Everyone starts at around zero on the spoons list; you can move up it by wanting me to come to you, spamming me, making information hard to find, being unfriendly or ignoring my emails, or acting as though the interaction between us is much more beneficial to me than to you. Just because you’re high on the spoons list doesn’t mean I don’t like or admire you, only that interacting with you (debating, reading your books, reviewing your books, helping you with projects, or just chatting) takes a lot of energy.

You can move down it, on the other hand, by being proactive, being friendly (genuinely friendly, that is; if you don’t feel it, don’t fake it, because we can tell), making it easy for me to find the information I need, and being concerned with what we can do for each other rather than what I can do for you.

Do other disabled reviewers have similar issues? Any others that are different to mine?

March 3, 2011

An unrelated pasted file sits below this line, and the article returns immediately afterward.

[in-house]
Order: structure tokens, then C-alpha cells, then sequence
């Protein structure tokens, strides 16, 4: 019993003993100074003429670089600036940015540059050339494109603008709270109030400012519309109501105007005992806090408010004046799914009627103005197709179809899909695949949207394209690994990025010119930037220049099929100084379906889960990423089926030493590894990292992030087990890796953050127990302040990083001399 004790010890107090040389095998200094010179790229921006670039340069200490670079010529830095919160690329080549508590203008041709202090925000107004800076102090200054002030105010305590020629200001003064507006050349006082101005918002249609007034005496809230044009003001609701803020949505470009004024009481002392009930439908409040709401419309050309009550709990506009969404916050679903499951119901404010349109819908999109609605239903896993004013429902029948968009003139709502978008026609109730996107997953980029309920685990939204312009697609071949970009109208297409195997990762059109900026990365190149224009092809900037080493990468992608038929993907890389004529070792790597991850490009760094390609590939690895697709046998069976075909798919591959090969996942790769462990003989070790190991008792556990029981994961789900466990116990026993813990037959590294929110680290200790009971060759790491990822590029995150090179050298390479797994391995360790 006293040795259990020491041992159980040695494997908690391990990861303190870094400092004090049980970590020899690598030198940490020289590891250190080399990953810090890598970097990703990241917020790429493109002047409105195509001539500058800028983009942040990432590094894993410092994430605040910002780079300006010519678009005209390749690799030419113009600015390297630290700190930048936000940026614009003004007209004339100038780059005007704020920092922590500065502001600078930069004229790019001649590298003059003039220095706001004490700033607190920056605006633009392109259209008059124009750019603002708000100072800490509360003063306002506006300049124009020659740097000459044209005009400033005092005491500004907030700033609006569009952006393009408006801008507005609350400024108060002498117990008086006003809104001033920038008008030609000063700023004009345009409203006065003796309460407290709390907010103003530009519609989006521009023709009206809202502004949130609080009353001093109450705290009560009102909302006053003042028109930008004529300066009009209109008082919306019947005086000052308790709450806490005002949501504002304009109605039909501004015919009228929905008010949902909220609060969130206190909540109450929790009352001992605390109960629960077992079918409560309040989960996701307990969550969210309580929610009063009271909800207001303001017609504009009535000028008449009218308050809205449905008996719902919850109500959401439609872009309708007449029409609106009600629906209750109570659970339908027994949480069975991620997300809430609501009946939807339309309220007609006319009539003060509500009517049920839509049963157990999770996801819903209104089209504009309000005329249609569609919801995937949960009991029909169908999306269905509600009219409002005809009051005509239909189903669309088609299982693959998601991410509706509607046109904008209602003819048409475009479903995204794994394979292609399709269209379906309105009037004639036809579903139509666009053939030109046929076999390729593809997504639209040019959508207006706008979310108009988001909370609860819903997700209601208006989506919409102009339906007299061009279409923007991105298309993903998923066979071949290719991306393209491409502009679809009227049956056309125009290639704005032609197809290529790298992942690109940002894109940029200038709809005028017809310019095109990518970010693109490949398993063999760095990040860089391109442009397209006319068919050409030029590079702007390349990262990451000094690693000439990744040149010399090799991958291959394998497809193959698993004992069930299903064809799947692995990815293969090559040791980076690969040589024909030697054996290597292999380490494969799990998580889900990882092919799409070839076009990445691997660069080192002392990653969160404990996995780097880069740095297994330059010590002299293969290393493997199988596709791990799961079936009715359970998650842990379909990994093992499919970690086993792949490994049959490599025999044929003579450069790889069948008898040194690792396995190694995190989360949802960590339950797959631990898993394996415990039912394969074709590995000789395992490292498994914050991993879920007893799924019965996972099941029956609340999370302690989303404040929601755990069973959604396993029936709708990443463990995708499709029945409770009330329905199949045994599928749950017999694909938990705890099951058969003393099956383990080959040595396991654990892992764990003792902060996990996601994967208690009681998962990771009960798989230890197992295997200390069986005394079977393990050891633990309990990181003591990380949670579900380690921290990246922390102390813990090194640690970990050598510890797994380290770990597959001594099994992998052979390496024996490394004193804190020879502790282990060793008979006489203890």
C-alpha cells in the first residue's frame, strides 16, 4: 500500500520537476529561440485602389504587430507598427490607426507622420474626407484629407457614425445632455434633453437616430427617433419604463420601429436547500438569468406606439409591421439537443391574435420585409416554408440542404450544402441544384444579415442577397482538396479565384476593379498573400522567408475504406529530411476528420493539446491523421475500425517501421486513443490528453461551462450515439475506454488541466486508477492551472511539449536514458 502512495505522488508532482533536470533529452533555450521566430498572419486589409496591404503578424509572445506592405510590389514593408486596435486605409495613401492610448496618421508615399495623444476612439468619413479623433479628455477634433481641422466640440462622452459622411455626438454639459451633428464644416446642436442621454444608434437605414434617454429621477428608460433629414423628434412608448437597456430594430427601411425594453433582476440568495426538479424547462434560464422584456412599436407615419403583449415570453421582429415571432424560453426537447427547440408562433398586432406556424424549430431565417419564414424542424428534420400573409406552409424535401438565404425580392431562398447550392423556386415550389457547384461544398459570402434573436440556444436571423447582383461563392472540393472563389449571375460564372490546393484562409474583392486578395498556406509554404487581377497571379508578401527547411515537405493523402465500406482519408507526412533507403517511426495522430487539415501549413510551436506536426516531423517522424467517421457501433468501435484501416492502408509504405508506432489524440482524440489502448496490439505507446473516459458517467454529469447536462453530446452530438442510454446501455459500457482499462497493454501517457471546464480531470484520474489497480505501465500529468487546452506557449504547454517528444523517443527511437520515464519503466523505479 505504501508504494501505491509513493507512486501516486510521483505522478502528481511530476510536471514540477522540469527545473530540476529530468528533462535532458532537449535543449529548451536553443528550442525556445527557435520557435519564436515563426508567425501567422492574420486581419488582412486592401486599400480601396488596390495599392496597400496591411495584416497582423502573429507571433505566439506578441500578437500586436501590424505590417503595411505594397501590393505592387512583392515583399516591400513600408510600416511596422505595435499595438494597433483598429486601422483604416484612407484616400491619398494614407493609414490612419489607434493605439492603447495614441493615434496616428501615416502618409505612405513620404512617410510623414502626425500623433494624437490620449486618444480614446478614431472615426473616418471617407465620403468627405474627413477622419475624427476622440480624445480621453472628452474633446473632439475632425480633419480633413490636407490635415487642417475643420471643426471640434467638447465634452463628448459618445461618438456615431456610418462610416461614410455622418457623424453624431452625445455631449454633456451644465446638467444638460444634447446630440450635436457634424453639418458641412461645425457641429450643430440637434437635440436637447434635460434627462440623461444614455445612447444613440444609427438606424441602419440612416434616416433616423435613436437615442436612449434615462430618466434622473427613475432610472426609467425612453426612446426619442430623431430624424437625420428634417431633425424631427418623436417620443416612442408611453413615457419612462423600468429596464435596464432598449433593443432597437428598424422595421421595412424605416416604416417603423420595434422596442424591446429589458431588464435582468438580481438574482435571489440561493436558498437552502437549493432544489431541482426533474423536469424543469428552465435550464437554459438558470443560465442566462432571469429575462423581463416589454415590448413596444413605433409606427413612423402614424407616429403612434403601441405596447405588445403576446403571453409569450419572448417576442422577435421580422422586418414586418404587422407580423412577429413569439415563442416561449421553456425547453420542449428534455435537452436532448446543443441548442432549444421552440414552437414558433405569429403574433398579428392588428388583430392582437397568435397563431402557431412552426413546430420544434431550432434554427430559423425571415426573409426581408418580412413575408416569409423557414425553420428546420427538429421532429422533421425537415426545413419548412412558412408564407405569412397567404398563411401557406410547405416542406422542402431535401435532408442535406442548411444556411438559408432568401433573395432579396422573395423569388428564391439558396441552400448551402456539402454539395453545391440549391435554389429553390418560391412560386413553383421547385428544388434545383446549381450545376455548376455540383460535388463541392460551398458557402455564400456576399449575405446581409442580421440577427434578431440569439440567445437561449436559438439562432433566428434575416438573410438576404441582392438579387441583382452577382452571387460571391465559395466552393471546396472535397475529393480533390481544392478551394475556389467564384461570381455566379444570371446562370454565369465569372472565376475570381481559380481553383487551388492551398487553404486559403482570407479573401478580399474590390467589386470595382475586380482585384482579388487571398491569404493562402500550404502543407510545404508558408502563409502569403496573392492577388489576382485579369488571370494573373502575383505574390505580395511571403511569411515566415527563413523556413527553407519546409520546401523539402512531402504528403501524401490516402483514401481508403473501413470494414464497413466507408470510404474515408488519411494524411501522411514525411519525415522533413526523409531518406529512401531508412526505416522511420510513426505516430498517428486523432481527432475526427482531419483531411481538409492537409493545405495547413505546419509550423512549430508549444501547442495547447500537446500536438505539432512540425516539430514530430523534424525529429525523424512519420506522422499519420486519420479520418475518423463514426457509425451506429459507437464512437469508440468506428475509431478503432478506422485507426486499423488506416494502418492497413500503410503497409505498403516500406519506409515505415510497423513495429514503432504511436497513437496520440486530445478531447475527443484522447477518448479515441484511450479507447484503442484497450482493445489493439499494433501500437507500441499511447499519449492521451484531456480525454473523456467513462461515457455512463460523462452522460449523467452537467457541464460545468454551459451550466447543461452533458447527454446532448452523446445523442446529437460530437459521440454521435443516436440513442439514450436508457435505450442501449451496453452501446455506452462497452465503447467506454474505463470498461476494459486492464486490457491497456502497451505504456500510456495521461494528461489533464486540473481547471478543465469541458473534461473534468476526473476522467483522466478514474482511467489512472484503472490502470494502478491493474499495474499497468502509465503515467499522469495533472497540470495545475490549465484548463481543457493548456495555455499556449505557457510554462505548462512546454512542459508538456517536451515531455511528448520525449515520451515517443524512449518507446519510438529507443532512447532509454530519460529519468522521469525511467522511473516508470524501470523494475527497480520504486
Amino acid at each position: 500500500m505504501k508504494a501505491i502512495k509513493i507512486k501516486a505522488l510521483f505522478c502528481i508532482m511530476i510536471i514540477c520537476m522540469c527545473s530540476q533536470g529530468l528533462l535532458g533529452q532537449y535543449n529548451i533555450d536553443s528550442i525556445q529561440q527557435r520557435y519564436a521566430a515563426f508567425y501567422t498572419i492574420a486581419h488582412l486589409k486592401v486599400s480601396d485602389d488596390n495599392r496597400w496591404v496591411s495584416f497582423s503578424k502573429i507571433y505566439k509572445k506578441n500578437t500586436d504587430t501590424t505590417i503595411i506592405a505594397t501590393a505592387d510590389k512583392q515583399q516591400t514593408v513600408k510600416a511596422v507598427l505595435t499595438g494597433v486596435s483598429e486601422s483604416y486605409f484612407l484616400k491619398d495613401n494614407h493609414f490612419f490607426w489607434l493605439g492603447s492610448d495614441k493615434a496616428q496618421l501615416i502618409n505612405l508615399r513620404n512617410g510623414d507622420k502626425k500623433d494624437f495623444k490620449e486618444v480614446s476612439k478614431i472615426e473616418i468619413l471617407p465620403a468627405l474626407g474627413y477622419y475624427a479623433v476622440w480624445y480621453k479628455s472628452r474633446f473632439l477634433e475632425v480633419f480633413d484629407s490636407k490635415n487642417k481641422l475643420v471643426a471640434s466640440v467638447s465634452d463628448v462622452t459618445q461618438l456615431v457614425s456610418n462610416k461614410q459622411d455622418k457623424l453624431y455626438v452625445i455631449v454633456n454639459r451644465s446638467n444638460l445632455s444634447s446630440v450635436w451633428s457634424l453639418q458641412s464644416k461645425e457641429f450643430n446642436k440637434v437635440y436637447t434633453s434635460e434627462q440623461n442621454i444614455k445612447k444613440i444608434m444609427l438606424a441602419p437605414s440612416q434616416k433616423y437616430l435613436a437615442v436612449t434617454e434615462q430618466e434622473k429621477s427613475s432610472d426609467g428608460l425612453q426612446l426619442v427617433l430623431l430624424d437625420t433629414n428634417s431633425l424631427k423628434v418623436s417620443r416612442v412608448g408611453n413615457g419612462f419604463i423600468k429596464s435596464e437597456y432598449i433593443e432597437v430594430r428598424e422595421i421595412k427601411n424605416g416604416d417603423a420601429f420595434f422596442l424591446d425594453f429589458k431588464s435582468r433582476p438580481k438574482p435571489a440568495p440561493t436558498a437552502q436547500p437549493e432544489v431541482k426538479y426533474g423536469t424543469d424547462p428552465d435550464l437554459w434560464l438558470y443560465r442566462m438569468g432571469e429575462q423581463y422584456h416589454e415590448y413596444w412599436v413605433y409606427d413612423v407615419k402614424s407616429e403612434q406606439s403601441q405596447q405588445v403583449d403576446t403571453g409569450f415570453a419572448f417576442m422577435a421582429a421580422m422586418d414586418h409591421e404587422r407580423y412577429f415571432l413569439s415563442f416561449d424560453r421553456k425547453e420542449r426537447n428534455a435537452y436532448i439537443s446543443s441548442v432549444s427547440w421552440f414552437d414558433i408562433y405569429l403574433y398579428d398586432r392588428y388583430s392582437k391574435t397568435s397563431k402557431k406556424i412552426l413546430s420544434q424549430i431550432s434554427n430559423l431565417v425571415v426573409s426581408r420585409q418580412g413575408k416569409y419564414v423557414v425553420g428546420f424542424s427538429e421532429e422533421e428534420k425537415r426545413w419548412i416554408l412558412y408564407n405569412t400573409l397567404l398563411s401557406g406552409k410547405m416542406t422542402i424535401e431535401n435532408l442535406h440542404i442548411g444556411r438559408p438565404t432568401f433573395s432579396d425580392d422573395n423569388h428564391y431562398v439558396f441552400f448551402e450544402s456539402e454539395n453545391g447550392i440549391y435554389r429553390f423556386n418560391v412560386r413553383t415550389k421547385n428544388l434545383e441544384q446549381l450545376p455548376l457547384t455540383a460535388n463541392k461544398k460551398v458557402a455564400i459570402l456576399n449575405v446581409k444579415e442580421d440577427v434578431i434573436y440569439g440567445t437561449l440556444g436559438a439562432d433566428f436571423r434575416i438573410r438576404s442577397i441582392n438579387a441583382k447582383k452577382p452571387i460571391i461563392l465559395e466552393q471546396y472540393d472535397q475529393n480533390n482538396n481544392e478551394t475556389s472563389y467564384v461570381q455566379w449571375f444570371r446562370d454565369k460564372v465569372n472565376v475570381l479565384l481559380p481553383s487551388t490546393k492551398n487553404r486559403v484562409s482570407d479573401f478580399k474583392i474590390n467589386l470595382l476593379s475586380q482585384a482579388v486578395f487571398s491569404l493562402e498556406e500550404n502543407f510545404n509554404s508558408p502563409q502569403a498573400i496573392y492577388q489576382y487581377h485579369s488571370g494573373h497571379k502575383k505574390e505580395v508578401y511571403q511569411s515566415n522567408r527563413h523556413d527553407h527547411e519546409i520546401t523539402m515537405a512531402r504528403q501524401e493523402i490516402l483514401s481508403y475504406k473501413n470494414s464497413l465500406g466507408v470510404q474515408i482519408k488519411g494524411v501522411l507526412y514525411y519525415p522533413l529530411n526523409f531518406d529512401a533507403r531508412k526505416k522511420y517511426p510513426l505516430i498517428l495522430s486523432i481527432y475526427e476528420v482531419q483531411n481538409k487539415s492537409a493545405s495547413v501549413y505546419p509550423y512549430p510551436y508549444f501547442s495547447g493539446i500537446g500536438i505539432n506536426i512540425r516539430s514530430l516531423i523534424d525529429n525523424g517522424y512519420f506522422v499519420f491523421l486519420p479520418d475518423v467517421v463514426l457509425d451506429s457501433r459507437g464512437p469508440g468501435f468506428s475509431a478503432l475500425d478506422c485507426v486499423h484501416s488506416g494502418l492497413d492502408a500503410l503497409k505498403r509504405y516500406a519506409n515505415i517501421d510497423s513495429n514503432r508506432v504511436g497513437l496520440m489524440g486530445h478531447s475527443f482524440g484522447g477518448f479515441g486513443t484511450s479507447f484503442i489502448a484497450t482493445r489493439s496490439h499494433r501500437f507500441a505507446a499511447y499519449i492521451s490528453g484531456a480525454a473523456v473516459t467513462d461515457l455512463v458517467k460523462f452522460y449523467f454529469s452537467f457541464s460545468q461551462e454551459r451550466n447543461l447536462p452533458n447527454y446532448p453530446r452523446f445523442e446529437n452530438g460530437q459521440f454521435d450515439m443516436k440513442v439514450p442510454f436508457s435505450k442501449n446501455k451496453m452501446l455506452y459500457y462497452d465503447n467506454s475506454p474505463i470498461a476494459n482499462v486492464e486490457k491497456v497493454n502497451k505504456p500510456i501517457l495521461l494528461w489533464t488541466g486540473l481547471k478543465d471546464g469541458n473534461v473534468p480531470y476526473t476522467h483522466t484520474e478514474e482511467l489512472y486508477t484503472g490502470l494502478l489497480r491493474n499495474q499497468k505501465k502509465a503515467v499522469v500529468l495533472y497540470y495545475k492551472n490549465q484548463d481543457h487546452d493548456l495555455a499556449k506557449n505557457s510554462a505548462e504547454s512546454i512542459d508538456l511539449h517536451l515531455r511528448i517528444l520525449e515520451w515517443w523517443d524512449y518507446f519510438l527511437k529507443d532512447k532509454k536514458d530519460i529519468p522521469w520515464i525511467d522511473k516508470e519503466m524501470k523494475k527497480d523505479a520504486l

Literary SF – some examples

Filed under: Uncategorized — Tags: — Sam @ 10:20 am

Further to my previous post, I’m getting curious about what “literary SF” actually is.

There are two basic ways of defining a (sub)genre in literary criticism. One is to argue about themes, styles, motifs, sensibilities, modalities, et al; another is to choose some examples, wave your hands around a bit, and say “things like that”. We’ve been trying the first, so let’s have a collective go at the second.

Disclaimer the first: this is not implying that non-literary SF has less merit or is less interesting.

Disclaimer the second: this is not implying that “literary SF” is a globally useful term. You do not need to pay attention to it.

Guidelines

  • No more than six examples of core literary SF; others may be noted as “penumbra”, if they’re less literary, or less SF, but still worth talking about.
  • Only things you’ve personally read in their entirety.
  • If in doubt, leave it off.
  • Must have been published as SF (ie. science fiction in this context): SF imprint, author’s assertion, spaceships on the cover, whatever.
  • No explanations or justifications of your choice, unless someone asks for them. If you don’t like someone else’s list, suggest your own.

Core
Karel Čapek, War with the Newts
John M Ford, The Dragon Waiting
Molly Gloss, The Dazzle of Day
Maureen F McHugh, China Mountain Zhang
Catherynne M Valente, The Habitation of the Blessed